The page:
Homesteading with Children - Teri Page
Homesteading with children has been Teri's normal. They were homesteading when their children were born and they continued homesteading after - only now incorporating the children in the daily tasks as is age appropriate. That might mean carrying the baby on the back while tending to the garden and animals or scheduling certain tasks around naptime.
Teri Page and her husband were living on their off-grid homestead for several years without running water. That is quite an accomplishment with little children in the picture. Of course, that is the reality for many people all over the world, but in the US, we are used to having easy access to water.
The Page family recently relocated to a different State, a different town, and a different lifestyle. They now are living in Vermont in a rental with electricity, running water and all that most consider "normal."
I asked Teri about the move and this is her answer:
"We loved living the way we did. We love living off the grid. We loved the simplicity of the lifestyle. It just was time to do something different."
Homestead-HoneyMany of you might know Teri through her blog called Homestead-Honey. Teri has documented her homesteading journey and helped countless newbies to find their way in this lifestyle.
Throughout the years, many people emailed her wanting to homestead but feeling that having young children prevented them from fulfilling that dream. She realized that she had been homesteading all her children’s lives and had lots of experience to share.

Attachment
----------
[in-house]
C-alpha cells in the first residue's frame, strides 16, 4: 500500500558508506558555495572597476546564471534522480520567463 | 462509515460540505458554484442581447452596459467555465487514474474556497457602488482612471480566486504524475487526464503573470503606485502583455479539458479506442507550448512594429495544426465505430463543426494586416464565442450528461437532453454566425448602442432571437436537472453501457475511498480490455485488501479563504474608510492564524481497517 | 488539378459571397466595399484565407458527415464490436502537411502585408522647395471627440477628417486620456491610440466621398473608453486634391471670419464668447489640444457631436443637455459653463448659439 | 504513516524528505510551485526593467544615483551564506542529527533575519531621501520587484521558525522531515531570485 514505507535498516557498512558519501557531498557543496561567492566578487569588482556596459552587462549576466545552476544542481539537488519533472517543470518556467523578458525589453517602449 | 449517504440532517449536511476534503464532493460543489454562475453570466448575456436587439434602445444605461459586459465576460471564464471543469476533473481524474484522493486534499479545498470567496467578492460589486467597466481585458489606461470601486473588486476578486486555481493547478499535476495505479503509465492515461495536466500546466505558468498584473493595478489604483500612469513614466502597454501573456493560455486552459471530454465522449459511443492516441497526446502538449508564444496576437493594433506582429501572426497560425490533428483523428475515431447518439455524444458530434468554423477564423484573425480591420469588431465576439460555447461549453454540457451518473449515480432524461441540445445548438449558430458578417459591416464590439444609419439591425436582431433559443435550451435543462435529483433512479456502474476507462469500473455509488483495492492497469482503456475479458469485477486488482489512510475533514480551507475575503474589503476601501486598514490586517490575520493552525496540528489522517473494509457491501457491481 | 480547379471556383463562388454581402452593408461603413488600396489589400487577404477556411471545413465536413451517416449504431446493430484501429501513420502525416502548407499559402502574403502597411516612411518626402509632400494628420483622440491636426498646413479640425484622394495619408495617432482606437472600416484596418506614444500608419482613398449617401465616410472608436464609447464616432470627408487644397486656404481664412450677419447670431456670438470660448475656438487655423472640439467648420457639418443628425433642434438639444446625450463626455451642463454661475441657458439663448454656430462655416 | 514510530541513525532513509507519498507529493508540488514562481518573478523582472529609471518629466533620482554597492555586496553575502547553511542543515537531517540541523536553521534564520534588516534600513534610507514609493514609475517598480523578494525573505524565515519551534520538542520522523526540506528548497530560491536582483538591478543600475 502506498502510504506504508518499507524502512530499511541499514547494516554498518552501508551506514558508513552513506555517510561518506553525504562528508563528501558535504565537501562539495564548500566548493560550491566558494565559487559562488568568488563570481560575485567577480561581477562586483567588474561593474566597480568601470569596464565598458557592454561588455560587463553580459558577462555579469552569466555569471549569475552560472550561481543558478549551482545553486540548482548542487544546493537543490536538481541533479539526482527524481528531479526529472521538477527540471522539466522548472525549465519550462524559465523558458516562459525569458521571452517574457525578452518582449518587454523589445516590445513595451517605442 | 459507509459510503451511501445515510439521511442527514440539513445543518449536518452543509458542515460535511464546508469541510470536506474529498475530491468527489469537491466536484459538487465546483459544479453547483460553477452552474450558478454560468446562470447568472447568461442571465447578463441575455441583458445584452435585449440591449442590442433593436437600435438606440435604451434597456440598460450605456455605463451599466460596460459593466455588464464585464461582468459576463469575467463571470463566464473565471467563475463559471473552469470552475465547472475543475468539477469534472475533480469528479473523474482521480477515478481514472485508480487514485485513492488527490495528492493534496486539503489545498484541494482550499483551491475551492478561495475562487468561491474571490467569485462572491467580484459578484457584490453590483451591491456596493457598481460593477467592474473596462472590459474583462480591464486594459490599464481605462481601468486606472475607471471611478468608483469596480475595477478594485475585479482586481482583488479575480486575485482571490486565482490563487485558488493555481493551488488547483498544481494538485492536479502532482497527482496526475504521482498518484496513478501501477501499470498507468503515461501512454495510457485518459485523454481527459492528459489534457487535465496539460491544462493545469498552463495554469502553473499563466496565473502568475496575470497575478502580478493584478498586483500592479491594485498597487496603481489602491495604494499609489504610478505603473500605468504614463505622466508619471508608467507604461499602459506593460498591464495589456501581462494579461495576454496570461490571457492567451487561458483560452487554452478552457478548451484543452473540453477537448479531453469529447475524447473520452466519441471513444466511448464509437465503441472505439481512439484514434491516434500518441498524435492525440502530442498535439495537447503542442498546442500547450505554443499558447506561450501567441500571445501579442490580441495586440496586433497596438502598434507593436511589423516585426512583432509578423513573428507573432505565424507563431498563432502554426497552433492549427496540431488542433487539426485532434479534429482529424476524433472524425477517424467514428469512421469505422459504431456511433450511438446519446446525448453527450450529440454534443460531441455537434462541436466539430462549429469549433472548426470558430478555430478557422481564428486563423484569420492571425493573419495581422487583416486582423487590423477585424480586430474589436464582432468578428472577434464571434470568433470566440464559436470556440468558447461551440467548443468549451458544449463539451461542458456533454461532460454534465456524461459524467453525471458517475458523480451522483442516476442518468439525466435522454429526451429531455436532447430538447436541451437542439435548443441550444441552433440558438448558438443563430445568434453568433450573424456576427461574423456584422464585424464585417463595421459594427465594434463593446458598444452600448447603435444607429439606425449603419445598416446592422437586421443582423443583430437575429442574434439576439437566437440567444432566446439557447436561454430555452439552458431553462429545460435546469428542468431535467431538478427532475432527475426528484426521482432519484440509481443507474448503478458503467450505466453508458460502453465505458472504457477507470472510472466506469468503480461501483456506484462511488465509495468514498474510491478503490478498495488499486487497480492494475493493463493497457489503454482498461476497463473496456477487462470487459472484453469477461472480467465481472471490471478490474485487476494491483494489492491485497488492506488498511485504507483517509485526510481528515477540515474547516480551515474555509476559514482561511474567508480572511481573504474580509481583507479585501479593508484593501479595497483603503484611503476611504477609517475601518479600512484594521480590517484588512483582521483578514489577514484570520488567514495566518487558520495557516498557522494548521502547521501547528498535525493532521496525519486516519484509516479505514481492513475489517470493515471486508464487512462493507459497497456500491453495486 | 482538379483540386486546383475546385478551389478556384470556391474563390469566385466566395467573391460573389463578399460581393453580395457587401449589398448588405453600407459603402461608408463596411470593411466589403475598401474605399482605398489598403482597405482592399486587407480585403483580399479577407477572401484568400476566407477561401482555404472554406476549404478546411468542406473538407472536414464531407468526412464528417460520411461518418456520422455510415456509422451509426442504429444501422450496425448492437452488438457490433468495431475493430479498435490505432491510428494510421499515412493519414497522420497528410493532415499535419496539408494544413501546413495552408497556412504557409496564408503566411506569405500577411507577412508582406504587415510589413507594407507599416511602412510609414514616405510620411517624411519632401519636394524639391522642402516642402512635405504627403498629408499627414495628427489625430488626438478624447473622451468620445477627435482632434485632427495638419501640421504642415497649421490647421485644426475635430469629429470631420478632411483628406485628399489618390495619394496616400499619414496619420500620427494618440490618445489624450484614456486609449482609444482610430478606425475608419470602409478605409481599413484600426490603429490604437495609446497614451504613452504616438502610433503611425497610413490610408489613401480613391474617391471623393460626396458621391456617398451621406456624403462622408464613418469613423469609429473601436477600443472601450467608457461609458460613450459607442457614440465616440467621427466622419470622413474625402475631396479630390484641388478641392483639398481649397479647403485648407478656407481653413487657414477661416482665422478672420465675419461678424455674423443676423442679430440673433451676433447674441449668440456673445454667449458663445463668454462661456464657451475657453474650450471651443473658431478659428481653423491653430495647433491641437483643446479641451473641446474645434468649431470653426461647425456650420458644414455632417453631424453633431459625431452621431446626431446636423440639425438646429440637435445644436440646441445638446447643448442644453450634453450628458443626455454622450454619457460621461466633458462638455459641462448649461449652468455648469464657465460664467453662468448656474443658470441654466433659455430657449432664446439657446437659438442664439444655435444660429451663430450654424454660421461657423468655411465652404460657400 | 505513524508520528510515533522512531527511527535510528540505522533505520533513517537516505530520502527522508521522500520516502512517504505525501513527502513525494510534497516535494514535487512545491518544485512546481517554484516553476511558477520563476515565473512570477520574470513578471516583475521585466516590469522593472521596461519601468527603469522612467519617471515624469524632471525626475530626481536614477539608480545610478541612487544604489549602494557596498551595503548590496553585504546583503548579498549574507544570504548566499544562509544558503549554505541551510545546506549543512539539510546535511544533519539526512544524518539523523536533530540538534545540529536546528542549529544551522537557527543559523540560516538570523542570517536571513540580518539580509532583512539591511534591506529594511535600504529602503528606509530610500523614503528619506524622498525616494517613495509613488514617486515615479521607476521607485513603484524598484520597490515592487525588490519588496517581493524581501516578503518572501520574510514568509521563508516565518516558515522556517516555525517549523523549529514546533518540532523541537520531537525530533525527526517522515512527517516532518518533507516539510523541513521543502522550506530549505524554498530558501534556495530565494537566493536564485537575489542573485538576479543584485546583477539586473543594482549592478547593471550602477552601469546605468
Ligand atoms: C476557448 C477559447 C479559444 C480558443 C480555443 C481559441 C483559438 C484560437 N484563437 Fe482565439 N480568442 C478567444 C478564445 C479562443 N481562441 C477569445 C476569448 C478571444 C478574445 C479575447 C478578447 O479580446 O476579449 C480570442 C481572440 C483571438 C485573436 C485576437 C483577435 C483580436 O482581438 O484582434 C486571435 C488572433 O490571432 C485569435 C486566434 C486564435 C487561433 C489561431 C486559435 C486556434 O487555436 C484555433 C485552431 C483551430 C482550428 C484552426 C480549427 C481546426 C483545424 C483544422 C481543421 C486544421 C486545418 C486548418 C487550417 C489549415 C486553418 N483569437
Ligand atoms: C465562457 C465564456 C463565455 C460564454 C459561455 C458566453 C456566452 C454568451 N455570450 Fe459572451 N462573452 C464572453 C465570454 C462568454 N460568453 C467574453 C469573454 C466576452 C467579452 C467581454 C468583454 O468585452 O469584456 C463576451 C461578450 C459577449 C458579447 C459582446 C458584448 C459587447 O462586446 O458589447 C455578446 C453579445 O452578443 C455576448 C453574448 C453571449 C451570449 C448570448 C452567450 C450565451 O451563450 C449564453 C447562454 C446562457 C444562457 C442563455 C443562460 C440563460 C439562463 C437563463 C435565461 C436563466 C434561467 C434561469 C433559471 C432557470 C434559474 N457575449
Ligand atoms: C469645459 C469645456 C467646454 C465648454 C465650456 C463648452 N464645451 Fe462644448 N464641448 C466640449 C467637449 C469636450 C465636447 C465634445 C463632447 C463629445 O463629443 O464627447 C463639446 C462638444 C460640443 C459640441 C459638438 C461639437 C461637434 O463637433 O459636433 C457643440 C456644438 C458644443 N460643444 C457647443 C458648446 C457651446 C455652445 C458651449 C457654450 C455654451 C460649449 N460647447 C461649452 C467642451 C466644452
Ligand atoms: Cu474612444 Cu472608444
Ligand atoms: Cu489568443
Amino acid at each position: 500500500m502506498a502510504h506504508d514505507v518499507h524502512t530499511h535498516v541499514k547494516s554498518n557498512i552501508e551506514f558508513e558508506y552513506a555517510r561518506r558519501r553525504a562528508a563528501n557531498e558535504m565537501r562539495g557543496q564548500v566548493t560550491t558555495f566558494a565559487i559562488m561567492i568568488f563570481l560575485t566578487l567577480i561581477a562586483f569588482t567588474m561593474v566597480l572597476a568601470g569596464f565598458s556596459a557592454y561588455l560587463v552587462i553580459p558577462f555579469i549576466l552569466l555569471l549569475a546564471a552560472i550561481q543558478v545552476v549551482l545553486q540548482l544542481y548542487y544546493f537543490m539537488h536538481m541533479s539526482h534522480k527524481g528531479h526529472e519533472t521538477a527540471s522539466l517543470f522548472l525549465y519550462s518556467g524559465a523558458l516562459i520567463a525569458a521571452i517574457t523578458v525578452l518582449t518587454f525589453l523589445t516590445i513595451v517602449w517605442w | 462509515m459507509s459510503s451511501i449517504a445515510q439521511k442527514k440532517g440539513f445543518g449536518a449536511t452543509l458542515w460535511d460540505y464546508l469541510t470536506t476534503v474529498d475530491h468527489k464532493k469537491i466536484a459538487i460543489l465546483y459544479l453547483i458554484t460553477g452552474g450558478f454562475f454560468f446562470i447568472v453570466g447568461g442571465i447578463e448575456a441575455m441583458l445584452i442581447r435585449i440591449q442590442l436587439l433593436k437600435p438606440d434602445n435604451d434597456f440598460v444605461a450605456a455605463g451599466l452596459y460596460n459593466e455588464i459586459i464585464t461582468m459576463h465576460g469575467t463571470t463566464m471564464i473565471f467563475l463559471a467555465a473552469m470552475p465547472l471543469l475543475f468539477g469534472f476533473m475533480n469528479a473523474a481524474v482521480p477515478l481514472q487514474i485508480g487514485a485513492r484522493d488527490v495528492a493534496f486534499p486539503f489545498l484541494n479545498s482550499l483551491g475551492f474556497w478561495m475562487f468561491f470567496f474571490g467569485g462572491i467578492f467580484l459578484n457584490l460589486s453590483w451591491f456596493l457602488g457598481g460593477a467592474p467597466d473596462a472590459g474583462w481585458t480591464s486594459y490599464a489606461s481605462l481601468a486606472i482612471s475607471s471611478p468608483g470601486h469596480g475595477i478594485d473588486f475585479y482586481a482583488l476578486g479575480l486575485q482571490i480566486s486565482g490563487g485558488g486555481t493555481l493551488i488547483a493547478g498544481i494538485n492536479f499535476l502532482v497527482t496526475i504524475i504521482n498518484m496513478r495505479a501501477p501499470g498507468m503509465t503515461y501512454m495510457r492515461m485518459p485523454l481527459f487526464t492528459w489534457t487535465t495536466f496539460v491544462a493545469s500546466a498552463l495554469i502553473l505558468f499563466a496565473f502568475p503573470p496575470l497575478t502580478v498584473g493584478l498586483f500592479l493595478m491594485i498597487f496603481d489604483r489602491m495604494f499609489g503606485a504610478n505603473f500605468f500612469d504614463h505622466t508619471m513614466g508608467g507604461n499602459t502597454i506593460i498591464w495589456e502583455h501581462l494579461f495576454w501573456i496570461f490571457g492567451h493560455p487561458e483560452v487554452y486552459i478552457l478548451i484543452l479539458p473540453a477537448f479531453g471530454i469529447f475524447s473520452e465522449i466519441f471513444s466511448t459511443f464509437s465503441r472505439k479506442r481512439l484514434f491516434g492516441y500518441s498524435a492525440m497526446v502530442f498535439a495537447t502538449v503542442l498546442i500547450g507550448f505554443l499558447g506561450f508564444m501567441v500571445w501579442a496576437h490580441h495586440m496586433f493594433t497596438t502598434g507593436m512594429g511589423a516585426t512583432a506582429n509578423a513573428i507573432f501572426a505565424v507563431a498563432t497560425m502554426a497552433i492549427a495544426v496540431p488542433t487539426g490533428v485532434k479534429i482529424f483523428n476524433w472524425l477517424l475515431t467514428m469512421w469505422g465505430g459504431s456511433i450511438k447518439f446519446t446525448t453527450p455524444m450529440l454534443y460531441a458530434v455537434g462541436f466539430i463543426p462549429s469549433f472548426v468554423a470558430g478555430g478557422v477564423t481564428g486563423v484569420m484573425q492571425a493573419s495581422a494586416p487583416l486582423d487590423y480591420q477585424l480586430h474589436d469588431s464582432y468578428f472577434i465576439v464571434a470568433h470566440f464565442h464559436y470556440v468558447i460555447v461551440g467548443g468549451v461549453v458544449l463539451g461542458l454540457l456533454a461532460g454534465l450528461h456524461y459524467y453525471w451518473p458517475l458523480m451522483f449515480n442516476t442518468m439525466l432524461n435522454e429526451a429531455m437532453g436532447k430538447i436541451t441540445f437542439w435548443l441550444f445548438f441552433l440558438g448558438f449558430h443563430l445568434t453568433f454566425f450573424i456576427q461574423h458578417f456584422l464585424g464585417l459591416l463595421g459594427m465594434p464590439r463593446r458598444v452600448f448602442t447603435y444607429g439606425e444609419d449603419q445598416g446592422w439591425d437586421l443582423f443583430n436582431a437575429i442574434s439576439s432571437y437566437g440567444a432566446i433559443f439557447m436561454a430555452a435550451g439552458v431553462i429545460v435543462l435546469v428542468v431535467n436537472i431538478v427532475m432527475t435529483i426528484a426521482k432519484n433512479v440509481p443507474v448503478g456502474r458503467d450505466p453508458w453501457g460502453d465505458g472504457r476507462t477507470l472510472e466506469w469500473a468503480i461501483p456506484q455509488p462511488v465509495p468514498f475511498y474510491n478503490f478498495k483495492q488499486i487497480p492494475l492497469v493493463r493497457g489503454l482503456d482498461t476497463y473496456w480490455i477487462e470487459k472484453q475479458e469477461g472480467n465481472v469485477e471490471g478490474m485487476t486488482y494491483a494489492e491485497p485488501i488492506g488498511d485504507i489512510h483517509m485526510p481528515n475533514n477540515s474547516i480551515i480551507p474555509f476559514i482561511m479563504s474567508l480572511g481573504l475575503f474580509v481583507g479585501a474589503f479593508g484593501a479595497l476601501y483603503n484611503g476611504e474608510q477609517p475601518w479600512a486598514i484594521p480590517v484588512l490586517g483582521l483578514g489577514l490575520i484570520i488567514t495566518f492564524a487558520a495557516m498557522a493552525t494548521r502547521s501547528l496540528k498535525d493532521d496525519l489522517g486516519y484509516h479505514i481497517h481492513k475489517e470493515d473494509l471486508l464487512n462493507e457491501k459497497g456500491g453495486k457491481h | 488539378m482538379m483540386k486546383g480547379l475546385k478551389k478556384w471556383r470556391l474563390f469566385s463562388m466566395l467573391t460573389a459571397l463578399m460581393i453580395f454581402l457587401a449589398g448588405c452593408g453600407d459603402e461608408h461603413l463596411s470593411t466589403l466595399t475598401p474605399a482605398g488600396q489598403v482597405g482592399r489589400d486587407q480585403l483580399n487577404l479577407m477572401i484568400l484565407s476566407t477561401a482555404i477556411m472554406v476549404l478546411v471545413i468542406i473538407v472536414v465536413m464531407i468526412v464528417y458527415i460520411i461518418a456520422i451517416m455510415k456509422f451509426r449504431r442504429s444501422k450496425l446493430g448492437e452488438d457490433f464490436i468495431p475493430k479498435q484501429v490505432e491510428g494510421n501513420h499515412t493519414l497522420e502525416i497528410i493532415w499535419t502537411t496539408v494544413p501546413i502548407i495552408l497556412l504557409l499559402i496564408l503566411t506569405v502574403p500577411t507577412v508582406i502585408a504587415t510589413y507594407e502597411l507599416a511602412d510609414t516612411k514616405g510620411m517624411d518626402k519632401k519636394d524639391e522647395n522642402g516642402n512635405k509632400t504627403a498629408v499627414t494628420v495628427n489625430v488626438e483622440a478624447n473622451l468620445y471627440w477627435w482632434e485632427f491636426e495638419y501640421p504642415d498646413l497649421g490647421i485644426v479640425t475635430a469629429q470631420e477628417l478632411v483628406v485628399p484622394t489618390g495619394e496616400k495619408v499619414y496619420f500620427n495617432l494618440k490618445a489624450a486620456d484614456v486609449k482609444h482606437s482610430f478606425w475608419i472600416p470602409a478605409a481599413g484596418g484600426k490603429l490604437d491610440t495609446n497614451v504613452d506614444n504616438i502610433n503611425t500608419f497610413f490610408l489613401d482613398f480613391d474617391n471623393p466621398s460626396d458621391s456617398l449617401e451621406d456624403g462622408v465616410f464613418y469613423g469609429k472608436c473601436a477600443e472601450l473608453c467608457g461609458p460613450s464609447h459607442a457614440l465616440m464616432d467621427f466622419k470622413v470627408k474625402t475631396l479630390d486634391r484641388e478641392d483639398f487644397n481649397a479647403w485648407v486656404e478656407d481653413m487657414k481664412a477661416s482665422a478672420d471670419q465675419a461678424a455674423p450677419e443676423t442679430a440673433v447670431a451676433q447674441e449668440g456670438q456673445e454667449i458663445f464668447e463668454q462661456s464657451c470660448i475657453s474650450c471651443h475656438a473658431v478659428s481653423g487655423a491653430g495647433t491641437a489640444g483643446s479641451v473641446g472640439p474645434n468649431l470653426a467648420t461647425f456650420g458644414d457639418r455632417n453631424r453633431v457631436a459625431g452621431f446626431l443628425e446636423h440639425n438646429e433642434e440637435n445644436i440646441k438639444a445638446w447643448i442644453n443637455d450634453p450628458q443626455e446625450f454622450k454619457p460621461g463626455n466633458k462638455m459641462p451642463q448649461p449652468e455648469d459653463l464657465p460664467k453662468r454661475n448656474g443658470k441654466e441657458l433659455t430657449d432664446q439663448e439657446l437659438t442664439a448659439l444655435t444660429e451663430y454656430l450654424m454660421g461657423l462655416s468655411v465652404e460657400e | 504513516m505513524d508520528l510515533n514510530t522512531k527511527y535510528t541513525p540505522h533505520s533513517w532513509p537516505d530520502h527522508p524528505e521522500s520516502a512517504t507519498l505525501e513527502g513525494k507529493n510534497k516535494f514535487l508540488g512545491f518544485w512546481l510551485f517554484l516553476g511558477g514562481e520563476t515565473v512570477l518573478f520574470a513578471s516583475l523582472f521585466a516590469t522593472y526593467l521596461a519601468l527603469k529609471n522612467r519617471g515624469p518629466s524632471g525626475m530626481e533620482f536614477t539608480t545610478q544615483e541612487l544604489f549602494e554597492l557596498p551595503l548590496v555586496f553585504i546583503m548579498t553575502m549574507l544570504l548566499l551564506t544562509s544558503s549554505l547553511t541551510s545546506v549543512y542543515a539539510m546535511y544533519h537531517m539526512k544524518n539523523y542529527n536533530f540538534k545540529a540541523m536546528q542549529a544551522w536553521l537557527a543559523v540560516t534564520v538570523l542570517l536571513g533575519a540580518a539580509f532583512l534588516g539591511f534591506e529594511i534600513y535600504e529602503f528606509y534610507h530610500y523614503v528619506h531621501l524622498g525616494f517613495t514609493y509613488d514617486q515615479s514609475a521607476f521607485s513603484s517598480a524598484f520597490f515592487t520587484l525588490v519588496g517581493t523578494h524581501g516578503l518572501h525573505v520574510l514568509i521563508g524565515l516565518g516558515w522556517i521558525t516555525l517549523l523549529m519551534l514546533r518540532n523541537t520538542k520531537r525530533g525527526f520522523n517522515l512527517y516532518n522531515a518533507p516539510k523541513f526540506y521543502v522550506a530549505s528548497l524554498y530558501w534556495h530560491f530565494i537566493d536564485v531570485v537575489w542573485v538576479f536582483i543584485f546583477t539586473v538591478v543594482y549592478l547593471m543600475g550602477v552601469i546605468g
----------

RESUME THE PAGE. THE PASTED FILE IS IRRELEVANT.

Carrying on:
That led to the birth of her latest book - Homesteading with Children
Is Homesteading with Children for Everyone?
The answer to the question if homesteading with children is for everyone is one of the most common permaculture ansers: It depends.
If you are already overwhelmed with life - right now is not your season to homestead. However, your time will come if that is truly your heart's desire. Or pick one thing. One small thing to get started with the homesteading life.
How about going outside for walks and starting to identify edible wild plants in the area? Even stepping into the back or front yard and observing what is growing there is a wonderful first step. Most everyone has a dandelion growing somewhere. That is fantastic! Because it is an ideal plant to find out about all the different properties many wild plants have.
- Which parts are edible?
- Which parts have medicinal properties?
- Are there different ways of preparing this plant?
- Are there different ways of preserving this plant?
ForagingBefore starting your foraging journey, consider the following:
- Do you have permission to be on the property?
- Have 100% certainty that you identified the food correctly.
- Pay attention to the environment. Dust, road runoff, dogs, herbicides.
- If you are on public land, what are the specific rules of the area?
If you are a city forager, it is always nice to ask before you harvest fruit from someone else’s yard. Or see if your local area has a gleaning service you can volunteer with.
The general rules of foraging always apply:
- Do not take all!!
- Leave for others, for wildlife and for plants to reproduce.
Some of the Topics we Discussed during the Interview
- Waldorf education is in tune with nature - festivals
- Making Acorn Flour
- Preparing a meal with everything being homemade: pancakes, butter, and black walnut syrup.
- A good introduction to fermented foods: Fermented carrot sticks.
We highly recommend Teri's Book. The beautiful pictures alone will inspire you to give some of those homesteading tasks a try. Please use this link if you are purchasing it from Amazon (affiliate).
Images are provided by Teri page and used with permission
Teri was on our podcast before. You might enjoy listening to this interview when she was living on her off-grid homestead.
And you might like this episode as well. Joel has been homesteading for a very long time.
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Posted from my blog with SteemPress : http://sustainablelivingpodcast.com/teri-page-homesteading-children/